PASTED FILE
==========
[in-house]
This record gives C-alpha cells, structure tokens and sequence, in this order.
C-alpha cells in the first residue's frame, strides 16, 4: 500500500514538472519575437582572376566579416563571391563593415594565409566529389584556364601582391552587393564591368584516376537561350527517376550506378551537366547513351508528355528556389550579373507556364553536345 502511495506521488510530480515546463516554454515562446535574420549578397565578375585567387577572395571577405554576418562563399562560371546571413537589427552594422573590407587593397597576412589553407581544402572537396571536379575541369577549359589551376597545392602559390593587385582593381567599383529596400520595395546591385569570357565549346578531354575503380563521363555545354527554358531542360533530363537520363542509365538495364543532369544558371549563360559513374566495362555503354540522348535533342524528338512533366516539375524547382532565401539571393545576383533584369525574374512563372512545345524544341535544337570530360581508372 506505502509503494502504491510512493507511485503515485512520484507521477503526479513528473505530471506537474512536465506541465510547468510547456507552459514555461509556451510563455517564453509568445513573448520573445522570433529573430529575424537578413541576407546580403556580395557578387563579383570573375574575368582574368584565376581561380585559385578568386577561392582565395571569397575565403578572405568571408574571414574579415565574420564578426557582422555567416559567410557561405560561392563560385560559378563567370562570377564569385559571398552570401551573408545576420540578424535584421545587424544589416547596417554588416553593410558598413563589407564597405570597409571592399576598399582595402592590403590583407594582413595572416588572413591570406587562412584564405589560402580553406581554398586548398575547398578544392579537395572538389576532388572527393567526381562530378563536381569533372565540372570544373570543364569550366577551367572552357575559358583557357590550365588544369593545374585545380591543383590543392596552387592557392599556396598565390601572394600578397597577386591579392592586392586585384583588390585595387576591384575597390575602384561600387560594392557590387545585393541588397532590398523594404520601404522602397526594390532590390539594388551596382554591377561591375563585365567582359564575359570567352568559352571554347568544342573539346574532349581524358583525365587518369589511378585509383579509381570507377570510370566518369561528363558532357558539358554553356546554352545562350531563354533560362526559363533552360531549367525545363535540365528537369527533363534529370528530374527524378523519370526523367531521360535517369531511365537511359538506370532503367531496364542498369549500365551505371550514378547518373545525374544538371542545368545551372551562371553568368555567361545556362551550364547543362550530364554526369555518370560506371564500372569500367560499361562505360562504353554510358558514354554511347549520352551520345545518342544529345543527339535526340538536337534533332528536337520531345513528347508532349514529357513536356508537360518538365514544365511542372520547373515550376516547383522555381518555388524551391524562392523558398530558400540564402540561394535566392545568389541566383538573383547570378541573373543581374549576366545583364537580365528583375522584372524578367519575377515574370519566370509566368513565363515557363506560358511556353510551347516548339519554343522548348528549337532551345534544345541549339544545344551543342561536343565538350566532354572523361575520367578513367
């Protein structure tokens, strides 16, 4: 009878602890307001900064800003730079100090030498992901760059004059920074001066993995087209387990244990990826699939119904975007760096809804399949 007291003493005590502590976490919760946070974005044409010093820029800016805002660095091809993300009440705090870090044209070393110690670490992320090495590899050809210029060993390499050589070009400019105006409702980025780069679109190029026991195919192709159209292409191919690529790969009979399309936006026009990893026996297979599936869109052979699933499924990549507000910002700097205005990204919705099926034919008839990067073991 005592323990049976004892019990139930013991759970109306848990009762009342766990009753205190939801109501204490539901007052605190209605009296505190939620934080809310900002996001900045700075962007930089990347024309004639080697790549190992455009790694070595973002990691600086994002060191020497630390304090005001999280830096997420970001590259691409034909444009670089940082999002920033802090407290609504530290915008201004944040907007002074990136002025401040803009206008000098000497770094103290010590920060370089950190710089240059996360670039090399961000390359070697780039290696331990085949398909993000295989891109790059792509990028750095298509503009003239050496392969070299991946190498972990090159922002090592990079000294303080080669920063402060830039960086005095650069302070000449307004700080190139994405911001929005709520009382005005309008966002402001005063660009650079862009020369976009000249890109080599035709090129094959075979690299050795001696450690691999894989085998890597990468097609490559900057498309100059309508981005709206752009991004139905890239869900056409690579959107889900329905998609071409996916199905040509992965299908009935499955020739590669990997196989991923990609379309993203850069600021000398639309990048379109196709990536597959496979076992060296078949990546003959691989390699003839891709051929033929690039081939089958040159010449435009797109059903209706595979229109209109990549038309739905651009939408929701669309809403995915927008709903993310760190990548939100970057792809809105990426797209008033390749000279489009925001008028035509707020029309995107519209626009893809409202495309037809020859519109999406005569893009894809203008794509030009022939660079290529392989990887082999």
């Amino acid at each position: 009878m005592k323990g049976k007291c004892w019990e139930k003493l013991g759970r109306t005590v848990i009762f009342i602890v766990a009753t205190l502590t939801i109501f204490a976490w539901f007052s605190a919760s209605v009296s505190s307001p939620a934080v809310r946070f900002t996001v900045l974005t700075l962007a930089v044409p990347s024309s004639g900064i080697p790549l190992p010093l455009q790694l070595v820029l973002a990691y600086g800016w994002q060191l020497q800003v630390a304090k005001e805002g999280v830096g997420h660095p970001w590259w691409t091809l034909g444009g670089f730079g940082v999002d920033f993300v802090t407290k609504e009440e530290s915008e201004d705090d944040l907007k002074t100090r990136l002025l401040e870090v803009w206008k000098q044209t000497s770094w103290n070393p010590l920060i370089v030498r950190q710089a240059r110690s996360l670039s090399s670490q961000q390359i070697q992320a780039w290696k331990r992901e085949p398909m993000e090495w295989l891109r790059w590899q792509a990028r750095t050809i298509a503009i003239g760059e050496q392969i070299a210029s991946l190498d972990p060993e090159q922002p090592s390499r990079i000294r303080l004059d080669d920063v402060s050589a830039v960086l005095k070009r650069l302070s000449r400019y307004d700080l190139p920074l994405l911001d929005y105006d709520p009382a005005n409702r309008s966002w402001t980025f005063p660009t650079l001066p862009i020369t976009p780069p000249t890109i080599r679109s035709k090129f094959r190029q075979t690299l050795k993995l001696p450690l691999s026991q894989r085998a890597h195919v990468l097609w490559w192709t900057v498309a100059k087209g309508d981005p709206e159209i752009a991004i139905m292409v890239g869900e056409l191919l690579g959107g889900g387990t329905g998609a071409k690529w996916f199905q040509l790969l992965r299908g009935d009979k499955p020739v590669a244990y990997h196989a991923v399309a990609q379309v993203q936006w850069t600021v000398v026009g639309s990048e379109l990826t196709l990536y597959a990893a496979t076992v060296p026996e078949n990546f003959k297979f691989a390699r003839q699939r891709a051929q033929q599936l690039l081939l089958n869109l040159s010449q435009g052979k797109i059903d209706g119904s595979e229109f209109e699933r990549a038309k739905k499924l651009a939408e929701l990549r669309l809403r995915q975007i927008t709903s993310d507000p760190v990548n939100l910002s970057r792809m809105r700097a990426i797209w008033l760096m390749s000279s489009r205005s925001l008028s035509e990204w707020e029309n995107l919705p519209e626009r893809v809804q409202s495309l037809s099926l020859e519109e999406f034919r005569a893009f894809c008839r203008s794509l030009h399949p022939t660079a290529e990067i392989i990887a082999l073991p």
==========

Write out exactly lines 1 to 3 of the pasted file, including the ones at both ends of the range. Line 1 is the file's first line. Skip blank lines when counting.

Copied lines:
[in-house]
This record gives C-alpha cells, structure tokens and sequence, in this order.
C-alpha cells in the first residue's frame, strides 16, 4: 500500500514538472519575437582572376566579416563571391563593415594565409566529389584556364601582391552587393564591368584516376537561350527517376550506378551537366547513351508528355528556389550579373507556364553536345 502511495506521488510530480515546463516554454515562446535574420549578397565578375585567387577572395571577405554576418562563399562560371546571413537589427552594422573590407587593397597576412589553407581544402572537396571536379575541369577549359589551376597545392602559390593587385582593381567599383529596400520595395546591385569570357565549346578531354575503380563521363555545354527554358531542360533530363537520363542509365538495364543532369544558371549563360559513374566495362555503354540522348535533342524528338512533366516539375524547382532565401539571393545576383533584369525574374512563372512545345524544341535544337570530360581508372 506505502509503494502504491510512493507511485503515485512520484507521477503526479513528473505530471506537474512536465506541465510547468510547456507552459514555461509556451510563455517564453509568445513573448520573445522570433529573430529575424537578413541576407546580403556580395557578387563579383570573375574575368582574368584565376581561380585559385578568386577561392582565395571569397575565403578572405568571408574571414574579415565574420564578426557582422555567416559567410557561405560561392563560385560559378563567370562570377564569385559571398552570401551573408545576420540578424535584421545587424544589416547596417554588416553593410558598413563589407564597405570597409571592399576598399582595402592590403590583407594582413595572416588572413591570406587562412584564405589560402580553406581554398586548398575547398578544392579537395572538389576532388572527393567526381562530378563536381569533372565540372570544373570543364569550366577551367572552357575559358583557357590550365588544369593545374585545380591543383590543392596552387592557392599556396598565390601572394600578397597577386591579392592586392586585384583588390585595387576591384575597390575602384561600387560594392557590387545585393541588397532590398523594404520601404522602397526594390532590390539594388551596382554591377561591375563585365567582359564575359570567352568559352571554347568544342573539346574532349581524358583525365587518369589511378585509383579509381570507377570510370566518369561528363558532357558539358554553356546554352545562350531563354533560362526559363533552360531549367525545363535540365528537369527533363534529370528530374527524378523519370526523367531521360535517369531511365537511359538506370532503367531496364542498369549500365551505371550514378547518373545525374544538371542545368545551372551562371553568368555567361545556362551550364547543362550530364554526369555518370560506371564500372569500367560499361562505360562504353554510358558514354554511347549520352551520345545518342544529345543527339535526340538536337534533332528536337520531345513528347508532349514529357513536356508537360518538365514544365511542372520547373515550376516547383522555381518555388524551391524562392523558398530558400540564402540561394535566392545568389541566383538573383547570378541573373543581374549576366545583364537580365528583375522584372524578367519575377515574370519566370509566368513565363515557363506560358511556353510551347516548339519554343522548348528549337532551345534544345541549339544545344551543342561536343565538350566532354572523361575520367578513367